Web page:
Several decades ago, humorist/musician/painter Martin Mull observed, “Talking about music is like dancing about architecture.” It has since been repeated so often that few people remember who uttered it first and what it means. The original title for Willard Carroll’s Playing by Heart (1998) was “Dancing About Architecture,” as was a short-lived Australian talk show and Jacob Potashnik’s musical/dance exploration of the principles behind Habitat ’67, architect Moishe Safdie’s model community built as part of Montreal’s Expo ’67. Niels Bolbrinker and Thomas Tielsch’s enlightening documentary, Bauhaus Spirit: 100 Years of Bauhaus, contains much celebratory and explanatory dancing about architecture. Literally and figuratively, it is employed to explore concepts advanced by the Walter Gropius, founder of the Bauhaus School. The German art institution, which operated from 1919 to 1933. Tbe movement combined crafts and the fine arts to create architecture, communities, furniture, gadgets and objects that were, at once, beautiful and functional. Not surprisingly, the incoming Nazi leadership frowned upon such concepts and made things difficult for Bauhaus students and faculty. Before that happened, however, Gropius recruited such luminaries as Paul Klee, Johannes Itten, Josef Albers, Herbert Bayer, László Moholy-Nagy, Otto Bartning and Wassily Kandinsky. As much as Bauhaus Spirit: 100 Years of Bauhaus looks back at the school’s historical significance and the work of its disciples, the film also looks forward, by providing answers for overcrowding in cities and the improvement of life for their citizens. The creation and implementation of “tiny houses” is an idea whose time has certainly come. The deployment of modular units, vertically or horizontally, also makes more sense today than ever. The irony derives from the fact that anything carrying a Bauhaus designer’s pedigree is likely to become prohibitively expensive, as soon as they’re put up for sale. The same thing happened with Montreal’s Habitat ’67 development, which was designed for economical living, but quickly became unaffordable. This, even though from certain angles, the still vital community could be mistaken for a hillside shantytown or favela. It’s still an answer waiting for a question.

Never Ever
Directed by Palme d’Or-nominated French director Benoît Jacquot (The School of Flesh) and co-starring Un Certain Regard winner Mathieu Amalric (Barbara), the fantasy/drama Never Ever barely raised a ripple of excitement when it was released three years ago, in European and Asian markets. It isn’t difficult to understand why the film – loosely based on the Don DeLillo novella,  “The Body Artist” – didn’t find any traction here. The story’s supernatural underpinnings allow for too many real-life questions to go unanswered and the lithesome Julia Roy – she also adapted the screenplay — lacks the heft of a young Juliette Binoche, Isabelle Huppert or Isild Le Besco.  This is especially apparent when her performance-artist character, Laura, loses her much older lover – the self-centered filmmaker, Jacques Rey — and she’s left in a black hole of grief.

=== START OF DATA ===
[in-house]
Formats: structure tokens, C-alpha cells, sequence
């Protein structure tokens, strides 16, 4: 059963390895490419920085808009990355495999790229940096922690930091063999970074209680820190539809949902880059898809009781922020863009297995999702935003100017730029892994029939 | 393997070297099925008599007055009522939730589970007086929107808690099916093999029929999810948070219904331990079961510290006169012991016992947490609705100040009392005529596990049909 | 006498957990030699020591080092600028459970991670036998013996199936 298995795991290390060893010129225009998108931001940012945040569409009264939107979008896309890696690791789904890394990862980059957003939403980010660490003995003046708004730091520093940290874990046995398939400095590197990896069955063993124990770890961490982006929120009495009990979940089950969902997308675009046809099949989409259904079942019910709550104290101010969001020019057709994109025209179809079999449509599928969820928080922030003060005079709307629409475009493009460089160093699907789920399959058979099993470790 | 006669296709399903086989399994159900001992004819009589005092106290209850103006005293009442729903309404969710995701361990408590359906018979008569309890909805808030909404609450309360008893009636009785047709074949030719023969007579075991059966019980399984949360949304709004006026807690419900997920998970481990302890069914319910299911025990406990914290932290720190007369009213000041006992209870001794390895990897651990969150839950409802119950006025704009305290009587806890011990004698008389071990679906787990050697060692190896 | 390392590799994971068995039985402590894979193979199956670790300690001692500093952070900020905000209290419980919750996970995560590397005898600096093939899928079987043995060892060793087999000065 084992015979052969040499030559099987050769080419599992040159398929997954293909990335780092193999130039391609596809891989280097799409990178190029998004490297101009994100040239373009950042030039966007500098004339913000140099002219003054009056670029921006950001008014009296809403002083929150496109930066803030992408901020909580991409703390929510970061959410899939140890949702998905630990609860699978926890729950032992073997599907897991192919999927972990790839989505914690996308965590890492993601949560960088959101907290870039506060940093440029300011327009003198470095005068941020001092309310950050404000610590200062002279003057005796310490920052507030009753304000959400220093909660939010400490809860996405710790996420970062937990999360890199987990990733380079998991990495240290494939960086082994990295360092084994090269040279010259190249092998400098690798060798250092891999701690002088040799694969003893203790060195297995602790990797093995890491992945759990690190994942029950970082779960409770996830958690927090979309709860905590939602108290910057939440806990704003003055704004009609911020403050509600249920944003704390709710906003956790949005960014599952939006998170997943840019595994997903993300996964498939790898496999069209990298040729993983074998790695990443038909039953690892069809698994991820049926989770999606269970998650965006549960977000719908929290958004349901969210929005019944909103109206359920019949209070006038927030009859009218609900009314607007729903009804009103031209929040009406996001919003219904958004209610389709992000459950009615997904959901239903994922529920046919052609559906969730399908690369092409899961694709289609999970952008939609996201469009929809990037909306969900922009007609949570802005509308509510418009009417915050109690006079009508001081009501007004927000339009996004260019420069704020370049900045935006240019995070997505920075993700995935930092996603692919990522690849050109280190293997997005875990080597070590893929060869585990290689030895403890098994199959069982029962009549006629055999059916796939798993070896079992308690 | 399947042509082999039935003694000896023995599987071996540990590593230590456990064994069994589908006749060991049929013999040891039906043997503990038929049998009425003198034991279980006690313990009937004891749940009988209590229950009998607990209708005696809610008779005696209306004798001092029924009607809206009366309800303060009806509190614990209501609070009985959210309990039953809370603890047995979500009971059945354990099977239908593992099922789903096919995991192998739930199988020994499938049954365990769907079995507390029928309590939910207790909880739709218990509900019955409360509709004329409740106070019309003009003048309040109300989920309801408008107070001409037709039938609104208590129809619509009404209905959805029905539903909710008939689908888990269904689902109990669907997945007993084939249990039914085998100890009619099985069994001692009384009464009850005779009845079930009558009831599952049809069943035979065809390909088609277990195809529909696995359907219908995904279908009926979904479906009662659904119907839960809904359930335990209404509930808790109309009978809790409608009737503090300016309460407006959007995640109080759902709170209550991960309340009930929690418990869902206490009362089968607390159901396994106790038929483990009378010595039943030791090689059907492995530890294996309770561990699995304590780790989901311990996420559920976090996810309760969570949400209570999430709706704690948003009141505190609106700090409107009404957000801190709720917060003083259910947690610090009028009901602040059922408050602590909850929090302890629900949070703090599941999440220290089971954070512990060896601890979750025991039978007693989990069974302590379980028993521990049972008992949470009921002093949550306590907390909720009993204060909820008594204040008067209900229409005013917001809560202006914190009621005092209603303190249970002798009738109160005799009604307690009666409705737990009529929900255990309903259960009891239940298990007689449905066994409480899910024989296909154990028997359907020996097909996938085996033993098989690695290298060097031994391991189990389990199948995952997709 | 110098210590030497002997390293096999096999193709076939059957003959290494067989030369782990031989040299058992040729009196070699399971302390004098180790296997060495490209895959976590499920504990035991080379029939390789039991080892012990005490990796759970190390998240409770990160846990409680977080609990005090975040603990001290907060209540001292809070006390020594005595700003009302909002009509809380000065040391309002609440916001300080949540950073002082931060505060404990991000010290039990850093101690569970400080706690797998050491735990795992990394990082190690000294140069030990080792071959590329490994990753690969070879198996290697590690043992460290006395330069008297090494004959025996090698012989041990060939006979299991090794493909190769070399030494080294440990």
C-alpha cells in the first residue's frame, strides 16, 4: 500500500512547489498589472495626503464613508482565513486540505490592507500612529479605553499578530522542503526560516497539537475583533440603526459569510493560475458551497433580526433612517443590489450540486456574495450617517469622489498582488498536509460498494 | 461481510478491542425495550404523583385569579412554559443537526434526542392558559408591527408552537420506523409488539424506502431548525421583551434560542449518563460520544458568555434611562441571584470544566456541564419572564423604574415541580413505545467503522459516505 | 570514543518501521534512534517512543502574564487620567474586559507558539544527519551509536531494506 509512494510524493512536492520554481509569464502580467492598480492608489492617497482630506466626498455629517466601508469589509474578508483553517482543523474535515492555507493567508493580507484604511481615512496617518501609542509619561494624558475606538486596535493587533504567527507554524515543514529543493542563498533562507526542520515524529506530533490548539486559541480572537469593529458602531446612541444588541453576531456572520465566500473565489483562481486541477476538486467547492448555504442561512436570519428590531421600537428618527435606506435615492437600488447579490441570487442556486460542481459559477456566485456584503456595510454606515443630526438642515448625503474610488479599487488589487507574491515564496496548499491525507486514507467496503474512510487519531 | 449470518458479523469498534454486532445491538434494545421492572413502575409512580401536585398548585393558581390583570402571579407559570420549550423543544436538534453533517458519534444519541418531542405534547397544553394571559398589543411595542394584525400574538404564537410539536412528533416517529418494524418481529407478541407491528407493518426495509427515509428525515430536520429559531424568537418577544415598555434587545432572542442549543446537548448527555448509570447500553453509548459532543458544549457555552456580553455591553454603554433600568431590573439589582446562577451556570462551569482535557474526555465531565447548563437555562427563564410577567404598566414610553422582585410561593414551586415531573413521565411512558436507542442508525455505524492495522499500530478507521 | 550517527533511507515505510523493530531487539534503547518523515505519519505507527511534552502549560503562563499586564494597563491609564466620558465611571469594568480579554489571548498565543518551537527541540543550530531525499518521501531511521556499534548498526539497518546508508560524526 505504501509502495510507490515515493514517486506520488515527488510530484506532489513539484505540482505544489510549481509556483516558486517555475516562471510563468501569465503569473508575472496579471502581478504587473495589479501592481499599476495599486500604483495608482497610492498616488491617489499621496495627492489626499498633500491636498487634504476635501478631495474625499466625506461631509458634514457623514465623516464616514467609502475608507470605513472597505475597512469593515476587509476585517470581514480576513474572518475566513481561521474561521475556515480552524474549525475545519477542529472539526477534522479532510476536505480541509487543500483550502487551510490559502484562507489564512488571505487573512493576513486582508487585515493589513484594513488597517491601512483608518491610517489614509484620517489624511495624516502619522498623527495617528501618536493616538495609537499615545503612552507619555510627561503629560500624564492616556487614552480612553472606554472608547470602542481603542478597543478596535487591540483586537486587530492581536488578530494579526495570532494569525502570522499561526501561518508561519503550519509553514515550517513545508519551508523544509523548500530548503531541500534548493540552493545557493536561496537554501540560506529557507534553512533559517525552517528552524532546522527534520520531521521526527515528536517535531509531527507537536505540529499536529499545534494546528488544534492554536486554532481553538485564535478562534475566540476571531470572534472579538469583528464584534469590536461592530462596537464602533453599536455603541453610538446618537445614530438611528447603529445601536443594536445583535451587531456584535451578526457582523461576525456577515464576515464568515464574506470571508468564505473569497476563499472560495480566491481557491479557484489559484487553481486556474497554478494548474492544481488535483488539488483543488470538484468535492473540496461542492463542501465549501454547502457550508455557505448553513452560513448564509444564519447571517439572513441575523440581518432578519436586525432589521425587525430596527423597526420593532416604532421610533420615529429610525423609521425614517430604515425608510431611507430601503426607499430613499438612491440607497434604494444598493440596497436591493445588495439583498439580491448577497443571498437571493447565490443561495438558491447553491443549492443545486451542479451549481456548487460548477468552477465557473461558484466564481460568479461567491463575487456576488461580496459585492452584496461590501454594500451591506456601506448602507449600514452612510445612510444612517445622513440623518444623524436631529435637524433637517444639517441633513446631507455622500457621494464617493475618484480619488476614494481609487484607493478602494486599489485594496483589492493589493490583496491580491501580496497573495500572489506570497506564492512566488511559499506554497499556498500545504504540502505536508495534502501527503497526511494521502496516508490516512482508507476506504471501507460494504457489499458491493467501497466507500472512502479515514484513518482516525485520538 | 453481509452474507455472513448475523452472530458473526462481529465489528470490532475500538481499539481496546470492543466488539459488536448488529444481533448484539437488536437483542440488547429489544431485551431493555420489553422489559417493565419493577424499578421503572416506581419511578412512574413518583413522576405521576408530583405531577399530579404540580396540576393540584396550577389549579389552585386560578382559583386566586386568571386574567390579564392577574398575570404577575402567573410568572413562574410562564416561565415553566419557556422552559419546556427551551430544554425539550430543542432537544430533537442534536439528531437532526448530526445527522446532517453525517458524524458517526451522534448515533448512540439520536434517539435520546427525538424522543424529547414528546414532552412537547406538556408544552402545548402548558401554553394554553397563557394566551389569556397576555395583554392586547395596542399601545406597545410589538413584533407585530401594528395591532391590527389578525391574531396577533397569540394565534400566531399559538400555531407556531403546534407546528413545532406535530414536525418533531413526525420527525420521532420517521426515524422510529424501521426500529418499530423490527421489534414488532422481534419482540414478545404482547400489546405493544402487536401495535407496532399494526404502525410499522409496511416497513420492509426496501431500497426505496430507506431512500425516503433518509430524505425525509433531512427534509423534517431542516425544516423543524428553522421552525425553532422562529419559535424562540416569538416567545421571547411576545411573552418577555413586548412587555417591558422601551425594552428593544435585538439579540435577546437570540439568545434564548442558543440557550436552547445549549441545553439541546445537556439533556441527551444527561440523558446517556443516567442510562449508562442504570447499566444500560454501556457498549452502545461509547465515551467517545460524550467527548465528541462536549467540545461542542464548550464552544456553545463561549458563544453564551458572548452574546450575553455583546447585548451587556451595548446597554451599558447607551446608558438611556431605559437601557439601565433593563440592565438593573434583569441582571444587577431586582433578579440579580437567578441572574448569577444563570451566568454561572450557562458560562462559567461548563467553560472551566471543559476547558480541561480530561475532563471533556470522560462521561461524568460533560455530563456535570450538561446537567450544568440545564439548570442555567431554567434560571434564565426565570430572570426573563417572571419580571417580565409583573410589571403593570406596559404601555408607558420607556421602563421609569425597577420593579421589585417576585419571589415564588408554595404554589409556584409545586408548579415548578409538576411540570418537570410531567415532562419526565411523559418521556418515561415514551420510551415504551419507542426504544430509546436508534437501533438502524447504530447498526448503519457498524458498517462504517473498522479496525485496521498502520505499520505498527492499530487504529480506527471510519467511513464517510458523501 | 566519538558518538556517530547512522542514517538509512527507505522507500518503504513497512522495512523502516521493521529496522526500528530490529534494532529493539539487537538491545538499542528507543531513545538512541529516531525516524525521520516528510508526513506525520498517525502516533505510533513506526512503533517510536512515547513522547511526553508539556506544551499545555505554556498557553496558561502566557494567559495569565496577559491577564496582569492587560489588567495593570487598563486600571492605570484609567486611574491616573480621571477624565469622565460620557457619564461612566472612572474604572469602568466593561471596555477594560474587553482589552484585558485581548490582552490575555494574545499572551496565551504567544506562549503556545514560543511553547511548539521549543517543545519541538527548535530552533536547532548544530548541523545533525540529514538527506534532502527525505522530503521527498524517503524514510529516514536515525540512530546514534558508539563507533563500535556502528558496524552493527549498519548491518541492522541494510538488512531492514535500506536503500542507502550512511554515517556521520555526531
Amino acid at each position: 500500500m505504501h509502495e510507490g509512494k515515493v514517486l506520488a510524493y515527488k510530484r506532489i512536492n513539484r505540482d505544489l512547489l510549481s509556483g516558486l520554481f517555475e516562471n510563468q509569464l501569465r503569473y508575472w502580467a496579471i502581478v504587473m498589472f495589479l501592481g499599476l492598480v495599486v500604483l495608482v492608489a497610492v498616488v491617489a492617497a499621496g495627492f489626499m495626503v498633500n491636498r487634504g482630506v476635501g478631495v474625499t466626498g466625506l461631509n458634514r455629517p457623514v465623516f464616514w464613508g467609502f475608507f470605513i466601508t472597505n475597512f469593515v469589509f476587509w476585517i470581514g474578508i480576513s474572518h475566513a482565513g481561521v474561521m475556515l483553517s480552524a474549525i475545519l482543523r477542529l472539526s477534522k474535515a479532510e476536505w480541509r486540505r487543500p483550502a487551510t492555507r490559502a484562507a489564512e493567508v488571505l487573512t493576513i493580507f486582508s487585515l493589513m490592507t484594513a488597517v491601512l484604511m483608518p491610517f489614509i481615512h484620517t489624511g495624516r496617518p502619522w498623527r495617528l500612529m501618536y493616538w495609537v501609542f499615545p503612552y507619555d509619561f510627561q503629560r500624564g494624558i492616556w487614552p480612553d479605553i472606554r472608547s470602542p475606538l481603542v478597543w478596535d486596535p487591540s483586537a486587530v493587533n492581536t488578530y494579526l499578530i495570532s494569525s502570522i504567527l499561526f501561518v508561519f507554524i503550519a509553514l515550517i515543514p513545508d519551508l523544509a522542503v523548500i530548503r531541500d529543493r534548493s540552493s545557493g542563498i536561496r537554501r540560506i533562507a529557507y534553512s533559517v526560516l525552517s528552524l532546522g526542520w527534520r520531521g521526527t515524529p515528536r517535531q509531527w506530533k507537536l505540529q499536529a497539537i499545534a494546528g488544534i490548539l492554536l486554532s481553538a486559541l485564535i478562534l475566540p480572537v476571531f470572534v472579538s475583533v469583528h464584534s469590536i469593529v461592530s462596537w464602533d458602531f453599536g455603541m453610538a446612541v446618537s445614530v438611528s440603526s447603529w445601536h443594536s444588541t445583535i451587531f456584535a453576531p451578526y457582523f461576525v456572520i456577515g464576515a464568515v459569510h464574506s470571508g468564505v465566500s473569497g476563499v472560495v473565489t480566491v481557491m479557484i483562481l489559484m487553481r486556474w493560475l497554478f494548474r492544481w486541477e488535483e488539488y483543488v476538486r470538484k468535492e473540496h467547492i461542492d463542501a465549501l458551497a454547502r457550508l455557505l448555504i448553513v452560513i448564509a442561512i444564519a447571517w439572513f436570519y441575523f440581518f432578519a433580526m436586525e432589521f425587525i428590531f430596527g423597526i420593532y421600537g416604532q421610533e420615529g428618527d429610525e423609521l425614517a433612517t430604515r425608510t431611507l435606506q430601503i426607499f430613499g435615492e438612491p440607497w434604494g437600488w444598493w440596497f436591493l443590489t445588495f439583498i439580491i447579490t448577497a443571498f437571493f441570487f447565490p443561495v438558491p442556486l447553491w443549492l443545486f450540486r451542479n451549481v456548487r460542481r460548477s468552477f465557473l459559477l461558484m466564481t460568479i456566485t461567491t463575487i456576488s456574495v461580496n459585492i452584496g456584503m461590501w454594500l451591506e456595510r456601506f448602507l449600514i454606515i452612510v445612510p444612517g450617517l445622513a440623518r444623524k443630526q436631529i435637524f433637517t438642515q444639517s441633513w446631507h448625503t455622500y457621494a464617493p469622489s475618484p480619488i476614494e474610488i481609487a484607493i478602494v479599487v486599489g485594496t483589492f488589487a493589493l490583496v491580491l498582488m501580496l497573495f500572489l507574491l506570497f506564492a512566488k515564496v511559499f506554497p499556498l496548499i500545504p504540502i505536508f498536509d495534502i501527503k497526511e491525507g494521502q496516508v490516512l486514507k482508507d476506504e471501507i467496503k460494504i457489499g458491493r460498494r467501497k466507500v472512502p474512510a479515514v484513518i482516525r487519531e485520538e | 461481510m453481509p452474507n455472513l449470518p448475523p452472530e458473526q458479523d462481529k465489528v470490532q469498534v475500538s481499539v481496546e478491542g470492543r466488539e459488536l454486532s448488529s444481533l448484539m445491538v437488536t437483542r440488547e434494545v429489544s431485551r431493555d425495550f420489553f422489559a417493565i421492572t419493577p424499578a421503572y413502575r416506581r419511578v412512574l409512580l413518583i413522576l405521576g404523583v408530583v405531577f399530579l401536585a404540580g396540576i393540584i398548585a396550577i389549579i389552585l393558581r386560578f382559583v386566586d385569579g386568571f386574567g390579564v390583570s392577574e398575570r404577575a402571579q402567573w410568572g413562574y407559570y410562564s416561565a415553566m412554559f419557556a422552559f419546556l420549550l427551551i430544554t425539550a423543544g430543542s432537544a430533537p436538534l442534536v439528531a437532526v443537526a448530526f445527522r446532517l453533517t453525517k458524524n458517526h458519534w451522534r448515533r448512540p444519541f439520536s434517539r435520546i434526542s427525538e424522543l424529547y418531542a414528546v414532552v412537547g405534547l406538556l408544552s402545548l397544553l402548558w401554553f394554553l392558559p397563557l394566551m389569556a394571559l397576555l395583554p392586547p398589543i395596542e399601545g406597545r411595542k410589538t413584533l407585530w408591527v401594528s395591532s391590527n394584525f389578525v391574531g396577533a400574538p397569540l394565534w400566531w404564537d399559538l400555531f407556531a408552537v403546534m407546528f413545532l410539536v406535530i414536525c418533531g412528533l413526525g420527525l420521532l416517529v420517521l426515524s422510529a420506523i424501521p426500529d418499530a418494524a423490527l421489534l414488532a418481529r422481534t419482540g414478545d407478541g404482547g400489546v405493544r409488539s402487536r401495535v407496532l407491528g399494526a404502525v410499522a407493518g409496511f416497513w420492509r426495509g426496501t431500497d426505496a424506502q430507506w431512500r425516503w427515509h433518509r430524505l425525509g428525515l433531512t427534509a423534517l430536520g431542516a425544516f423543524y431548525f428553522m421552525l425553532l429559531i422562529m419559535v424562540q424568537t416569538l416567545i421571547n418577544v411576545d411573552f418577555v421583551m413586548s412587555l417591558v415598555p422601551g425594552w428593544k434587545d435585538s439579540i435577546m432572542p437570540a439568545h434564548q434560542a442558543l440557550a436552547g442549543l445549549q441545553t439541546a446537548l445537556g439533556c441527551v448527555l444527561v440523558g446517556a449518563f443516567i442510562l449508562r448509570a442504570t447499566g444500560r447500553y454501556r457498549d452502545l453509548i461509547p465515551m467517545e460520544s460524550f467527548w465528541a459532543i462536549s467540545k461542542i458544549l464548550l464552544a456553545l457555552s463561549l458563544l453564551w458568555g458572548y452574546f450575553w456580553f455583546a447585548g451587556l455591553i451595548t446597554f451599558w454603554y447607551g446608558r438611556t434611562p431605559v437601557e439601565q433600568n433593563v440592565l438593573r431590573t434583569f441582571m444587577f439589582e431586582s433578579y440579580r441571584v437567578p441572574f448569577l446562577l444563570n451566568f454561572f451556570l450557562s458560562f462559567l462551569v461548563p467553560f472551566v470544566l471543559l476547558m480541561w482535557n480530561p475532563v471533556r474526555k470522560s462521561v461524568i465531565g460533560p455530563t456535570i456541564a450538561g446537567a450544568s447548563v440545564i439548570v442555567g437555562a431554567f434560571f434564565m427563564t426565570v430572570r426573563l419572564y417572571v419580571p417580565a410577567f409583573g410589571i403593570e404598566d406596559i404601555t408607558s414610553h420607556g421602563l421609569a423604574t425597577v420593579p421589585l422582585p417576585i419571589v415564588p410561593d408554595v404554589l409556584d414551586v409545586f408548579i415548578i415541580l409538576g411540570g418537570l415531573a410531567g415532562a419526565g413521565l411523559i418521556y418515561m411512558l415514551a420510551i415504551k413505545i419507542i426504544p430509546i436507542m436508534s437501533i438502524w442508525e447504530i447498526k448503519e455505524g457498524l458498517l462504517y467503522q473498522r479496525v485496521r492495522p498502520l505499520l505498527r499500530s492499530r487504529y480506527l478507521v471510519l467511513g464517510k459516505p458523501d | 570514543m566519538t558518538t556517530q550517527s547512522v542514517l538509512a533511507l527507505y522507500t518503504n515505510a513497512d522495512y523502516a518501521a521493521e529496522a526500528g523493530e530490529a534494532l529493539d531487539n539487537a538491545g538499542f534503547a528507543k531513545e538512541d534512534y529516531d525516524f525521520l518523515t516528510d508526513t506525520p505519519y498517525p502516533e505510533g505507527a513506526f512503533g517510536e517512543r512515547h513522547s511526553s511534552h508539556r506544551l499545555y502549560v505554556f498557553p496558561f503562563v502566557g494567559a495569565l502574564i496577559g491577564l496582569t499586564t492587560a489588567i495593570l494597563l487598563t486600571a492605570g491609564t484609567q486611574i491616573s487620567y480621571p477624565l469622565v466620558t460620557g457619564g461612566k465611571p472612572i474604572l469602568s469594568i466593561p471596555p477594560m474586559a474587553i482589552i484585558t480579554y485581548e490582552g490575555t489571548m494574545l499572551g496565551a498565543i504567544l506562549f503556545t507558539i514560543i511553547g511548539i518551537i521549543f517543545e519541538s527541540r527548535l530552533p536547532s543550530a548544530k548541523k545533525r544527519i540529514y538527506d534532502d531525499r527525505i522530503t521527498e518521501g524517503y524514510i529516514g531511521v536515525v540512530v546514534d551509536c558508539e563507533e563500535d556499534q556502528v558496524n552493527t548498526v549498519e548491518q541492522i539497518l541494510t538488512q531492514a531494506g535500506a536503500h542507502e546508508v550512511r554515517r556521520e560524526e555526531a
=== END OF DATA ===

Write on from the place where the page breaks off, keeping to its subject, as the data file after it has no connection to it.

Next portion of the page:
Amalric plays the director, who, during a museum retrospective of his films, wandered into an adjoining gallery, where he becomes mesmerized by Laura’s winsome beauty and fluid movements. Although Jacques arrived at the screening with his longtime leading lady and lover, Isabella (Jeanne Balibar), he’ll leave with Laura sitting on the back of his gender-affirming motorcycle. In DeLillo’s book, the director is 64 and his wife, Lauren, is only described as much younger. Amalric is 53 and Laura doesn’t look a day over 19 or 20 years old, so there’s no mystery as to what her initial appeal is to him. At first, Laura probably sees in the more accomplished director someone able to mentor her artistically and introduce her to all the right people. Instead, she immediately begins playing house with her venerable mentor, washing dishes and making sandwiches. The house is in a lovely oceanside setting, where there’s no pressure on her to hone her art. In Never Ever (a.k.a., “À jamais”), only three months pass before a terrible traffic accident takes the careless motorcyclist out of the picture early. Or, does it?

Obviously distraught, Laura doesn’t feel any immediate pressure to leave the leased house. Instead, she begins to hear noises that indicate to viewers, anyway, that the attic is either occupied by noisy raccoons or is haunted by a clumsy poltergeist. In the novella, Lauren’s fantasies involve entirely new characters, whose interference in her life dredges up memories of Jacques and prompts her to renew her career. In order to facilitate a more saleable romantic fantasy – think Ghost, without the clay – Never Again brings Jacques back from the dead, making us wonder if Laura has completely lost her mind or some ghosts are more resilient than others. Frankly, it feels as if Jacquot lost interest in the movie after Jacques is killed, deciding to feature Roy in an early showcase role. Francophiles will want to check out Never Ever, if only to observe Jacquot’s latest work and a bright young actress who’ll likely appear in better movies. I probably would encourage her to stick with acting and leave the adapting of intricately plotted novels to others … for the time being, at least.